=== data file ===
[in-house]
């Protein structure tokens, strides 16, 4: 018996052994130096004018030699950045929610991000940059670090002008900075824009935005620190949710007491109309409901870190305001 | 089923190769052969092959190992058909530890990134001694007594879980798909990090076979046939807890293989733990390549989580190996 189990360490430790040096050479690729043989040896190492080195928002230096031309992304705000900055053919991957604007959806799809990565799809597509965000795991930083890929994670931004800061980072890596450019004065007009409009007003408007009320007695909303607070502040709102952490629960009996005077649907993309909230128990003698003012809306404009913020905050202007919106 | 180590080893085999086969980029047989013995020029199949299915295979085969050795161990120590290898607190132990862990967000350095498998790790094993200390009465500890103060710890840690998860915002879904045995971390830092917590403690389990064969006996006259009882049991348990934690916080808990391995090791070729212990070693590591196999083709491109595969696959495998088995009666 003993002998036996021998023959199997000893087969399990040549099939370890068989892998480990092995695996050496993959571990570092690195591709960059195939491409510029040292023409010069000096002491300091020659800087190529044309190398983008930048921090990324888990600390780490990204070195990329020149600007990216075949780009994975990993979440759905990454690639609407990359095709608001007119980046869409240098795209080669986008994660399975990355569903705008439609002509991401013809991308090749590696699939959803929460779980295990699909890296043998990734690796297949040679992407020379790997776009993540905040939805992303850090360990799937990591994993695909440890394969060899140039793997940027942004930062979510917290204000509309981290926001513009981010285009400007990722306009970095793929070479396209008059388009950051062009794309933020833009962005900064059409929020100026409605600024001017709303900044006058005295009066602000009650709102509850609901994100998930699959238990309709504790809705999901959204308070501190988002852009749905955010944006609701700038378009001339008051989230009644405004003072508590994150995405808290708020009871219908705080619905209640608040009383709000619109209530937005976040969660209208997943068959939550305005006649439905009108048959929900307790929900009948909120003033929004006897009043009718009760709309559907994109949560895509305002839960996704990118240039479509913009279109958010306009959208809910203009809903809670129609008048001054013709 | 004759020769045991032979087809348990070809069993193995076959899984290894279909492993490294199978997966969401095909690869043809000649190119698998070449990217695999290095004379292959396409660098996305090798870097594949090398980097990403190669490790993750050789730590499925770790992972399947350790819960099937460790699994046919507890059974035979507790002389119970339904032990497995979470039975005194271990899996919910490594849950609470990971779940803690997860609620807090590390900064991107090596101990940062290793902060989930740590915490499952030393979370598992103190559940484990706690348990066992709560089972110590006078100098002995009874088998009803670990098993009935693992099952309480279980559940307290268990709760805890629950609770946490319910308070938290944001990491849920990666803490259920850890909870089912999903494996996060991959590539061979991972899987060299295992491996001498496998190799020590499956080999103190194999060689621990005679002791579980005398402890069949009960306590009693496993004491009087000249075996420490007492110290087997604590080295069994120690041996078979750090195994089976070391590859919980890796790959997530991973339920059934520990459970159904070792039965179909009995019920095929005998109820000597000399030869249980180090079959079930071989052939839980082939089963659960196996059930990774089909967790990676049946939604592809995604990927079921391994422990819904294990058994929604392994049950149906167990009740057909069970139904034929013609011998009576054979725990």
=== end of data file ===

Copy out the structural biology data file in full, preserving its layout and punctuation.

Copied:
[in-house]
């Protein structure tokens, strides 16, 4: 018996052994130096004018030699950045929610991000940059670090002008900075824009935005620190949710007491109309409901870190305001 | 089923190769052969092959190992058909530890990134001694007594879980798909990090076979046939807890293989733990390549989580190996 189990360490430790040096050479690729043989040896190492080195928002230096031309992304705000900055053919991957604007959806799809990565799809597509965000795991930083890929994670931004800061980072890596450019004065007009409009007003408007009320007695909303607070502040709102952490629960009996005077649907993309909230128990003698003012809306404009913020905050202007919106 | 180590080893085999086969980029047989013995020029199949299915295979085969050795161990120590290898607190132990862990967000350095498998790790094993200390009465500890103060710890840690998860915002879904045995971390830092917590403690389990064969006996006259009882049991348990934690916080808990391995090791070729212990070693590591196999083709491109595969696959495998088995009666 003993002998036996021998023959199997000893087969399990040549099939370890068989892998480990092995695996050496993959571990570092690195591709960059195939491409510029040292023409010069000096002491300091020659800087190529044309190398983008930048921090990324888990600390780490990204070195990329020149600007990216075949780009994975990993979440759905990454690639609407990359095709608001007119980046869409240098795209080669986008994660399975990355569903705008439609002509991401013809991308090749590696699939959803929460779980295990699909890296043998990734690796297949040679992407020379790997776009993540905040939805992303850090360990799937990591994993695909440890394969060899140039793997940027942004930062979510917290204000509309981290926001513009981010285009400007990722306009970095793929070479396209008059388009950051062009794309933020833009962005900064059409929020100026409605600024001017709303900044006058005295009066602000009650709102509850609901994100998930699959238990309709504790809705999901959204308070501190988002852009749905955010944006609701700038378009001339008051989230009644405004003072508590994150995405808290708020009871219908705080619905209640608040009383709000619109209530937005976040969660209208997943068959939550305005006649439905009108048959929900307790929900009948909120003033929004006897009043009718009760709309559907994109949560895509305002839960996704990118240039479509913009279109958010306009959208809910203009809903809670129609008048001054013709 | 004759020769045991032979087809348990070809069993193995076959899984290894279909492993490294199978997966969401095909690869043809000649190119698998070449990217695999290095004379292959396409660098996305090798870097594949090398980097990403190669490790993750050789730590499925770790992972399947350790819960099937460790699994046919507890059974035979507790002389119970339904032990497995979470039975005194271990899996919910490594849950609470990971779940803690997860609620807090590390900064991107090596101990940062290793902060989930740590915490499952030393979370598992103190559940484990706690348990066992709560089972110590006078100098002995009874088998009803670990098993009935693992099952309480279980559940307290268990709760805890629950609770946490319910308070938290944001990491849920990666803490259920850890909870089912999903494996996060991959590539061979991972899987060299295992491996001498496998190799020590499956080999103190194999060689621990005679002791579980005398402890069949009960306590009693496993004491009087000249075996420490007492110290087997604590080295069994120690041996078979750090195994089976070391590859919980890796790959997530991973339920059934520990459970159904070792039965179909009995019920095929005998109820000597000399030869249980180090079959079930071989052939839980082939089963659960196996059930990774089909967790990676049946939604592809995604990927079921391994422990819904294990058994929604392994049950149906167990009740057909069970139904034929013609011998009576054979725990």